As many of you know, I'm taking 16-18 months off from teaching The Photographers' Workshop in order to design and teach a year-long workshop with a group of past students. (That workshop is currently sold out, but if you'd like more information or would like to get on the waiting list, email me at email@example.com)
Since making that decision, I've received quite few emails asking if auditing a past workshop of mine was optional in order to gain access to all of the lessons, assignments, evaluations, questions & answers, etc. from The Photographers' Workshop.
That wasn't something I had thought of doing, but since so many of you have asked, I'm making it happen.
So I'll be offering a $100 discount off of the regular auditing price, so these auditing seats will be $145 instead of the regular, $245 cost.
Upon registering, you'll be given full access to a past workshop I taught. This means you can read all of the lessons from the workshop (450+ pages), all of the assignments, all of the evaluations I wrote for the students in this workshop, and all of the questions and my responses posted while this course was running.
* Note that I will not be available to answer photography related questions for anyone auditing a past workshop at this discounted price. This discounted auditing option allows you to access a past workshop which is no longer in session, meaning you can work at your own pace through the lessons, assignments, Q&A Board, evaluations, etc., from a class that already took place.
Also, if you are a past student of mine who has taken any other photography workshops that you would recommend, please post that information in the comments section for anyone who is interested.
Feel free to ask questions in the comments section as well and I'll respond to them there.
I'm going to take the rest of the week off from blogging, but will be back with a vengeance (all of our Spring Break photos) on Monday!
Cole volunteered as the official photographer for the 8th grade play at his school this year.
As you might imagine, I was pretty dang excited to hear this news and immediately started working with him on shooting in Full Manual Mode, Custom White Balancing, and composition.
I had him read the lessons I wrote for The Photographers' Workshop, I drilled him with questions like, "If you couldn't risk a slower shutter speed, but you needed a brighter picture, what would you do?", we shot together, and he took my old Nikon D700 and a new 50mm f1.4 lens to school with him every week to photograph play practice.
And then a couple weeks back, we practiced shooting the dress rehearsal together and not only did I realize how totally prepared he was for the event, I also got to take some pictures of him taking pictures...
And last week, after the final play, I received this email from his teacher:
"Cole was a complete blessing! I will proof the pictures and create a final photo archive for the school to burn for parents over the vacation. You should be very proud of your son. He was indispensable and I worked him hard!"
And last week while we were on Spring Break, he asked questions almost every time he saw me shooting, he did quite a bit of shooting of his own, he spent hours looking through my images on the drive home, and he asked if he could bring a camera next year too.
Two down (Ross and Cole both love photography), two to go.
A few weeks ago, I ran into a past student who has become a friend of mine (Hi Diane!) at a local coffee shop and after catching up for awhile, she shared a few recent photos she had taken.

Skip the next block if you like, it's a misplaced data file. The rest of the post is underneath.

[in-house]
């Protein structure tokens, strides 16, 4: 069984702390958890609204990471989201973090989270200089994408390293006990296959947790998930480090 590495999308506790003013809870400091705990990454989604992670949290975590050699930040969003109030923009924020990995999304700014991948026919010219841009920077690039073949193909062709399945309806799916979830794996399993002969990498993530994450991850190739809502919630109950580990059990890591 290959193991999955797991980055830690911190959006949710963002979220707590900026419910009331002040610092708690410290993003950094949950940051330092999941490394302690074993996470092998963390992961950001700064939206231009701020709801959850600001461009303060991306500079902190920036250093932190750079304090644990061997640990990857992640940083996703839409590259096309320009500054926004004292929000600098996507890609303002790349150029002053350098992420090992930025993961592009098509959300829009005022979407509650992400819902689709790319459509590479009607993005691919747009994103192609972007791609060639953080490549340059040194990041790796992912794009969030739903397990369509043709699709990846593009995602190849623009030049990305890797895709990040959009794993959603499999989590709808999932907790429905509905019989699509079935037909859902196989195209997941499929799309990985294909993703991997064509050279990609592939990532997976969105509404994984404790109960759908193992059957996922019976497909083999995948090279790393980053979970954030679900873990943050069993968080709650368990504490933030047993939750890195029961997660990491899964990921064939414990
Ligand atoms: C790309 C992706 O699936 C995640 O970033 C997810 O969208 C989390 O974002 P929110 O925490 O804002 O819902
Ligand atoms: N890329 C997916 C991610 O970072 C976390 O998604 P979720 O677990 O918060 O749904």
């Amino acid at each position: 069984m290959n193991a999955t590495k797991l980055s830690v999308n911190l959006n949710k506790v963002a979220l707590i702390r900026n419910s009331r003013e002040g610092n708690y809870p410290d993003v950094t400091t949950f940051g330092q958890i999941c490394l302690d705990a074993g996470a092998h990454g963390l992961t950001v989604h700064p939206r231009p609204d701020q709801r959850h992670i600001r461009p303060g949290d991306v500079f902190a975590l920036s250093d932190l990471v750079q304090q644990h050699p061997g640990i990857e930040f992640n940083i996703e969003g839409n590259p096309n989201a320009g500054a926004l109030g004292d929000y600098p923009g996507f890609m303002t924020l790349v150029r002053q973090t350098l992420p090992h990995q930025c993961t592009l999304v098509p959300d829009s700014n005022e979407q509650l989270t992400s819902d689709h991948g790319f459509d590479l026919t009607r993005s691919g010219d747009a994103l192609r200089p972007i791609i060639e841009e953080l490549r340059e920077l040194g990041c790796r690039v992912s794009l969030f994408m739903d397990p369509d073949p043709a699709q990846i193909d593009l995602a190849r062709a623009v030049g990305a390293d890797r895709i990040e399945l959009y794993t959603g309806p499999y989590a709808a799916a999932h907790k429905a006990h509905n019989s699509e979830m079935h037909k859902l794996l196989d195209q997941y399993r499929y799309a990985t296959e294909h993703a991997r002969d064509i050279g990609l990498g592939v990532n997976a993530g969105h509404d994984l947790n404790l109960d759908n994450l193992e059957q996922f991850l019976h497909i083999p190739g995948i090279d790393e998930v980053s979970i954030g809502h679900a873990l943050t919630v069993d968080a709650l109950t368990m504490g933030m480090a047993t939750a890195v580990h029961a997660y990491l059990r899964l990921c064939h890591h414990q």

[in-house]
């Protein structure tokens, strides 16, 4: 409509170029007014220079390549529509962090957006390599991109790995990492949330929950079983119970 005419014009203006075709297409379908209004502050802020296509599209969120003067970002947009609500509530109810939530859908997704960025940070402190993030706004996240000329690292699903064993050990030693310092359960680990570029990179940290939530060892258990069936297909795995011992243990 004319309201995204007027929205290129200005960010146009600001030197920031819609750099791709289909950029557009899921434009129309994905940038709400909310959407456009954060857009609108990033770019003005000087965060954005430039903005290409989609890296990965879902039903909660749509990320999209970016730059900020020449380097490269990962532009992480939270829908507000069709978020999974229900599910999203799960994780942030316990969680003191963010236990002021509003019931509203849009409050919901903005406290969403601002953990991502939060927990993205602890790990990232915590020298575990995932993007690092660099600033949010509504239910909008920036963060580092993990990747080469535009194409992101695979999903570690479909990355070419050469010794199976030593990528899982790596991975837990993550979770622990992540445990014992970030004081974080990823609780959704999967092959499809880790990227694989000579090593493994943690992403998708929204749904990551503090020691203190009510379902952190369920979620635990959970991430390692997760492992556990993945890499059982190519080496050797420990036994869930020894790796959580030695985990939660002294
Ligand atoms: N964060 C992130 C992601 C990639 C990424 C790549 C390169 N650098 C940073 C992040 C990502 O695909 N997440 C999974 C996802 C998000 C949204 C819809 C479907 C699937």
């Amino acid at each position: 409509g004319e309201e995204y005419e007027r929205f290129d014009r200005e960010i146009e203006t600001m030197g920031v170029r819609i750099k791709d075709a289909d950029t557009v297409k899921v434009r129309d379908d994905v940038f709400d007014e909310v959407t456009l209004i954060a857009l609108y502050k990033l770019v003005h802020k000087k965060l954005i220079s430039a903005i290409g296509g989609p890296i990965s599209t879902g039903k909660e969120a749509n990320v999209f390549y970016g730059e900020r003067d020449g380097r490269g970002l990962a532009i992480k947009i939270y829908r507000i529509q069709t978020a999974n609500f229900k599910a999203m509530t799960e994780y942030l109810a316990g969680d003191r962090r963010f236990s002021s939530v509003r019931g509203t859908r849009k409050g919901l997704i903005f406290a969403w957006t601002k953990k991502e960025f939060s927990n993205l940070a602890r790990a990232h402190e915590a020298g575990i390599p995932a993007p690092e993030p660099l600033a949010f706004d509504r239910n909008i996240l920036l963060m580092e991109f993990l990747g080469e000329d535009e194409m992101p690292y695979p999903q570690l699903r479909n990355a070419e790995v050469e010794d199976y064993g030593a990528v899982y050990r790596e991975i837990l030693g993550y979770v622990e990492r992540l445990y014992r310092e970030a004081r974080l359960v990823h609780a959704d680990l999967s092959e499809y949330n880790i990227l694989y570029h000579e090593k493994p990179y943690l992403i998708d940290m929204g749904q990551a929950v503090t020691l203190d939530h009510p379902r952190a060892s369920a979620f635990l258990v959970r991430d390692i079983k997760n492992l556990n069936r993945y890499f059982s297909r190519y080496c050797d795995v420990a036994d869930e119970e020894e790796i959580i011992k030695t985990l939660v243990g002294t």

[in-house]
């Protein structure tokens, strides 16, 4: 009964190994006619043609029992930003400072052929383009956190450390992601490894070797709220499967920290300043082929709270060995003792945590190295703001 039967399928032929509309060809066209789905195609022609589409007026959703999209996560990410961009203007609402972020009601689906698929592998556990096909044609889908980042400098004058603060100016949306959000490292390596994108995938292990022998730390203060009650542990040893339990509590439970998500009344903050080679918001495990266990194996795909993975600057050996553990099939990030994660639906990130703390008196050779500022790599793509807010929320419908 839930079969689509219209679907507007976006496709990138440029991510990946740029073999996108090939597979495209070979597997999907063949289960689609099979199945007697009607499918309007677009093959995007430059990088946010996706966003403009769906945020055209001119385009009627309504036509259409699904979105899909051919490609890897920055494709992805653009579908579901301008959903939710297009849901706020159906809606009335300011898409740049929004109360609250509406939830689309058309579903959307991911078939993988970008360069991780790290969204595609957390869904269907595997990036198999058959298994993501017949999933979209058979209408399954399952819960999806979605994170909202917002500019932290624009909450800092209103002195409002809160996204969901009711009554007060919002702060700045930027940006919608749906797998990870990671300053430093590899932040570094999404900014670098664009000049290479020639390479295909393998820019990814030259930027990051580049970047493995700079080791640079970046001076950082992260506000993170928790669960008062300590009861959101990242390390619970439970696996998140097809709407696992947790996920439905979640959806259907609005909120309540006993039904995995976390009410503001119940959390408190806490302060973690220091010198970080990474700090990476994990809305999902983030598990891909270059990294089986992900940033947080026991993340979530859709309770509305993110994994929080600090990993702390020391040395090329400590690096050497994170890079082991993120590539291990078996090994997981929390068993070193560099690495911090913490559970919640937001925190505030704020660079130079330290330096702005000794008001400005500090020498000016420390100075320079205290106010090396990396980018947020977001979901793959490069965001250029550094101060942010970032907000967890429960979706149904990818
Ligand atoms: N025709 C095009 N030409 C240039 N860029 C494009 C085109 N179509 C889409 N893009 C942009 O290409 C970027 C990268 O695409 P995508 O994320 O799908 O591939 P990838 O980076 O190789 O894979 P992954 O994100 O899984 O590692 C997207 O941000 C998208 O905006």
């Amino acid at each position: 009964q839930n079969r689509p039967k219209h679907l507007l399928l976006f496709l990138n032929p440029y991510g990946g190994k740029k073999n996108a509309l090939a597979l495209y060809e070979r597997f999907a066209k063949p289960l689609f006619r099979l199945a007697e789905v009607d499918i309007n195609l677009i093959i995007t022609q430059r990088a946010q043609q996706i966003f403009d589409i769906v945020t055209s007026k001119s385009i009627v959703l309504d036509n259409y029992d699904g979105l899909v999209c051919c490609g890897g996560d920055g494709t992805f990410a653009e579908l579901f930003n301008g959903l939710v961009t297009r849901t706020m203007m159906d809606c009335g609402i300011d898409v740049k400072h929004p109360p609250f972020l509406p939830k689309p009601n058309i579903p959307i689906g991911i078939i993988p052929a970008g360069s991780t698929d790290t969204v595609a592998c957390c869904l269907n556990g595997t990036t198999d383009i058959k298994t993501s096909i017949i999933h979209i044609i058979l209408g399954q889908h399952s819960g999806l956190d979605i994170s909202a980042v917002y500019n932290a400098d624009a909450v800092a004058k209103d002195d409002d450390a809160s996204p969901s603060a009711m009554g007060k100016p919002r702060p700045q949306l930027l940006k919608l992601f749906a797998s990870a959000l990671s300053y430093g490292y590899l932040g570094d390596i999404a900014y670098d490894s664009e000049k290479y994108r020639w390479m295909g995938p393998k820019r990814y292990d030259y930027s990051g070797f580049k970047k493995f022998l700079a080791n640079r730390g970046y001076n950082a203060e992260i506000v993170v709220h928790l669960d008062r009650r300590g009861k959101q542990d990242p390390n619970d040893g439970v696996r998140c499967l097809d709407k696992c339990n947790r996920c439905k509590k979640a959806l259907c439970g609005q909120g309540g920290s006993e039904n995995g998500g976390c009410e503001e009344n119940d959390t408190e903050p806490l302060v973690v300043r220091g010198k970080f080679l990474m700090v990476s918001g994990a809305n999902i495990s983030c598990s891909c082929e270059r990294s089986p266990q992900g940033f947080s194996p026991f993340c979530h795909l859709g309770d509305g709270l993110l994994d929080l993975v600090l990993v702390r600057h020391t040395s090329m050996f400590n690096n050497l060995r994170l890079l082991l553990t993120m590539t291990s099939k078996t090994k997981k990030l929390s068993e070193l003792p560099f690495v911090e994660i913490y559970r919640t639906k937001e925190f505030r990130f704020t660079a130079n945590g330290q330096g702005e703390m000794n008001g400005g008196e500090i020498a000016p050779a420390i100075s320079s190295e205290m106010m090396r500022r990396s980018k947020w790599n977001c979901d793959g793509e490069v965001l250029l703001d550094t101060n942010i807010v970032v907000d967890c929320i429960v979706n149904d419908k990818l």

And as I looked at each one, I felt increasing grateful for the job I've had for the last seven years, teaching The Photographers' Workshop.
I didn't feel at all responsible for the great images she was shooting.
Nope, that was all her doing. (I can supply students with information, but it's just useless information unless they're willing to put in the hard work.)
I just felt thankful.
Really, really thankful.
Thankful that a few of you convinced me I needed to teach photography. Thankful for the people I've met because of it. Thankful for the friendships that have developed. Thankful for all the excited and motivated students I've been able to work with over the years. Thankful for the learning that comes along with the teaching. Thankful for the images I've seen. Thankful that so many of you cared about me, believed in me, and encouraged me along the way. Thankful that photography is about so much more than photography. Thankful for conversations in the forum that humored me, moved me, and grew me. Thankful for the opportunity to play even the smallest role in the hundreds of thousands (probably millions) of 4x6 inch memories that have been made since the first workshop I taught back in May of 2008.
Images like Diane's...
My most recent workshop ended last night at midnight.
I won't be teaching the workshop again for at least a year and a half because I'm taking time off to design and teach a totally different, year-long workshop to a group of past students.
And though I plan to go back to teaching The Photographers' Workshop again, I've learned enough in these 42 years to know that plans are written in pencil and are often erased and written over in pen as plans fade and life unfolds.
And I'm totally ok with that.
In fact, I'm better than ok with it because the truth is that my penciled plans have always been about physical goals that never took into account the riches that come from a life penned with people and all the smiles, connections, words, wisdom, loss, laughter, hugs, hurt, change and growth that come about through that penmanship.
Those kinds of things make penciled-plans look laughably second-rate.
So I really don't know whether or not I'll be teaching The Photographers' Workshop again.
But I do know how thankful I am that so many of you were penned into my life over these last seven years because of it.
Woke up all alone on day two of our trip to Ferndale.